The world’s biggest oil buyers are being forced to go on the defensive once again.
U.S. President Donald Trump’s sanctions on Iran and Venezuela, the OPEC+ coalition’s output curbs, and disruptions from Nigeria to Libya are all handing crude sellers the upper hand in negotiations. With refiners in Asia left competing with each other for limited global quantities on offer, they are being forced to pay more for their favored oil varieties.
That’s a shift from just a few months ago, when sellers were kept on their toes as they tried to tackle a flood of U.S. shipments coming east. The change is being reflected in prices for Abu Dhabi’s Murban crude, with cargoes loading in June sold at 25 to 45 cents a barrel above the grade’s official selling price. By contrast, the oil fetched discounts during the previous six months as it was weighed down by a glut of comparable supply.
“The strength in the physical market indicates an extremely tight market,” said Virendra Chauhan, a Singapore-based analyst at industry consultant Energy Aspects Ltd., adding that the crunch is likely to last through the third quarter. “With OPEC keen to avoid last year’s mistakes where they pre-emptively raised supply, buyers will need to pay up before producers raise output.”
It wasn’t so over the past several months, when buyers in Asia benefited from a bigger pool of crude selections as American grades increasingly made their way into the region. That added ample supplies that’s pushed spot prices down in the physical market. However, Trump’s decision to end sanctions waivers for Iranian oil buyers and the de-facto ban on Venezuelan supply have turned the tide in the market.
While OPEC and its allies are pumping less to avert a glut, contamination of Russian Urals oil — of a similar quality to some Iranian blends — is adding to a shortage as European processors halted shipments of the grade. The region is scrambling for alternative supply, raising the possibility of a tighter market this month, according to traders in Asia.
“If there is a serious supply drop in the market, and it’s not compensated by U.S. crude or Saudi Arabian crude, and Russia doesn’t fill the gap, then you will have some price issue,” said R. Ramachandran, director of refineries at India’s state-run Bharat Petroleum Corp.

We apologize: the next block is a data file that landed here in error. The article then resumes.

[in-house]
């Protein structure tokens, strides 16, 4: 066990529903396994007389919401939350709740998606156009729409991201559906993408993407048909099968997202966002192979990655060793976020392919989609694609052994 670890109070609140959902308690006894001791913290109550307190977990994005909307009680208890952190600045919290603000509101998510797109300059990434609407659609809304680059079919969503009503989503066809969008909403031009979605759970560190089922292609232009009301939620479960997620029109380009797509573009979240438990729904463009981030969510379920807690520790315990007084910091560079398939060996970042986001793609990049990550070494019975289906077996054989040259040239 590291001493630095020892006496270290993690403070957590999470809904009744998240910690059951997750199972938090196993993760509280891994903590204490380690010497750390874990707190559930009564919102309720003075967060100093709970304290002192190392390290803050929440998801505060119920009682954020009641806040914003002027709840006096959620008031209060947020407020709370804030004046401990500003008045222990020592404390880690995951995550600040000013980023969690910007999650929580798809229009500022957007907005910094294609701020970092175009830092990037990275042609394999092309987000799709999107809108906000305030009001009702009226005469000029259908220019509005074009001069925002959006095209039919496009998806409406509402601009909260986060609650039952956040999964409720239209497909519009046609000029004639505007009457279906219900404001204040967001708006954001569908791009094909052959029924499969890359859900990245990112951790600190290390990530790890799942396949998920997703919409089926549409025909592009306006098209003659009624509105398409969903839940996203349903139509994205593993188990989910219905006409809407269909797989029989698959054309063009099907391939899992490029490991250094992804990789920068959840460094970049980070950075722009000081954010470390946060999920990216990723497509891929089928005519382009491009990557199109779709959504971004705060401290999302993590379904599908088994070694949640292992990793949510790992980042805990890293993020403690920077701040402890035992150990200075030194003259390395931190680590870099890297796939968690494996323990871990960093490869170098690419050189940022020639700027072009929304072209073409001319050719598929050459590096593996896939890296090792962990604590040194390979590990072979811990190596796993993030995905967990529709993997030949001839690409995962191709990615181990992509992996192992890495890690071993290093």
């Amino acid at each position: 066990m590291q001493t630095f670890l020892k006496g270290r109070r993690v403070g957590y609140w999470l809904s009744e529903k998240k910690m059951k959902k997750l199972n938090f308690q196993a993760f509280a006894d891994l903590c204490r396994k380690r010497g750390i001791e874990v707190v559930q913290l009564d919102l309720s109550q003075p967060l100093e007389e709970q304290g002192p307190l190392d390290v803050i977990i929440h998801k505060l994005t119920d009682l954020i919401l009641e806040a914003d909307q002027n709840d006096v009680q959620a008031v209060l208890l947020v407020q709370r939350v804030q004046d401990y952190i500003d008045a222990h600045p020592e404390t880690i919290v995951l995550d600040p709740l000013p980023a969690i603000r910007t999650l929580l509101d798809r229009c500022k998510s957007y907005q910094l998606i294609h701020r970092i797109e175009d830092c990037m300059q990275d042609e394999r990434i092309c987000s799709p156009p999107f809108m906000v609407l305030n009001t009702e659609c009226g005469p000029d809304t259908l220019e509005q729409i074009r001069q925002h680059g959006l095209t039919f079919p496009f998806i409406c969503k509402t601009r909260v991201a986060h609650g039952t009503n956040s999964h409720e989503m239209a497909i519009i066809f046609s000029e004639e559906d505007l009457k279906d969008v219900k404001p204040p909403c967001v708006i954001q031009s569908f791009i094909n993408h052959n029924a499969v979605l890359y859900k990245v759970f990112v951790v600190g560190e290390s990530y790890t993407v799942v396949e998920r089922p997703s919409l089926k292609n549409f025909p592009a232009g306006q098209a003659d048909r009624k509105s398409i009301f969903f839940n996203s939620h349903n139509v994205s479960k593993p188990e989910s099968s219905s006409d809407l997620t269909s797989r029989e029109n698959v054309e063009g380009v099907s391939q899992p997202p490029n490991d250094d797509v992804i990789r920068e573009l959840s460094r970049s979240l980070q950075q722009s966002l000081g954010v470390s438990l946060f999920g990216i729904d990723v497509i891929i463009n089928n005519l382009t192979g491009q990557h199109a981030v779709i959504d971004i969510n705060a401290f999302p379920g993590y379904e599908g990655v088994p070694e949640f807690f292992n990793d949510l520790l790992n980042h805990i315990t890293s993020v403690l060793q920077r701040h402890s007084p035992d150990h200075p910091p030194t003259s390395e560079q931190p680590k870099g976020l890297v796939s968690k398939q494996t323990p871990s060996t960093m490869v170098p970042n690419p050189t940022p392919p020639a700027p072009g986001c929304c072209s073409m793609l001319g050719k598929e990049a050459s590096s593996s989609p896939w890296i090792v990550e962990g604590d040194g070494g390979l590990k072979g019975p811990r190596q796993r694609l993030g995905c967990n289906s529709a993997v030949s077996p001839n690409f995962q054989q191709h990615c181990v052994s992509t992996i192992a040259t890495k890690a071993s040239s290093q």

In addition to Abu Dhabi’s Murban, higher costs are also being signaled in other corners of the physical market. Oman crude futures surged to $2.93 a barrel over Middle Eastern benchmark Dubai swaps on Monday, compared to a premium of just 51 cents in early March when refiners were coping with lower demand and weaker margins.
Supply isn’t the only issue that’s pointing to a pricier physical market. Demand is also forecast to be higher in the final two quarters of this year following the refinery maintenance season in Asia that typically peaks by the first half, according to industry consultant IHS Markit Ltd.
In a display of confidence on the expected surge in demand, Saudi Arabian Oil Co. increased the official selling price of its flagship grade for June sales to its Asian customers. The world’s top exporter raised the pricing of Arab Light crude by 70 cents from the previous month. That was higher than the median forecast of a 60-cent gain in a Bloomberg survey of traders and refiners.
Refinery operating rates will be higher due to the ramp-up of new plants including Hengli Petrochemical Co.’s refinery in China, on top of summer seasonal demand in the third quarter, according to Victor Shum, vice president of energy consulting at IHS. The new maritime rule that require ships from Jan. 1 to use cleaner supply will boost plant runs in the final three months, he said.
“Asian refiners will step up crude diversification, albeit with cost implications, as Iranian sanction waivers end amid rising demand,” Shum said. “Heightened competition for crude supply will continue in the coming months.”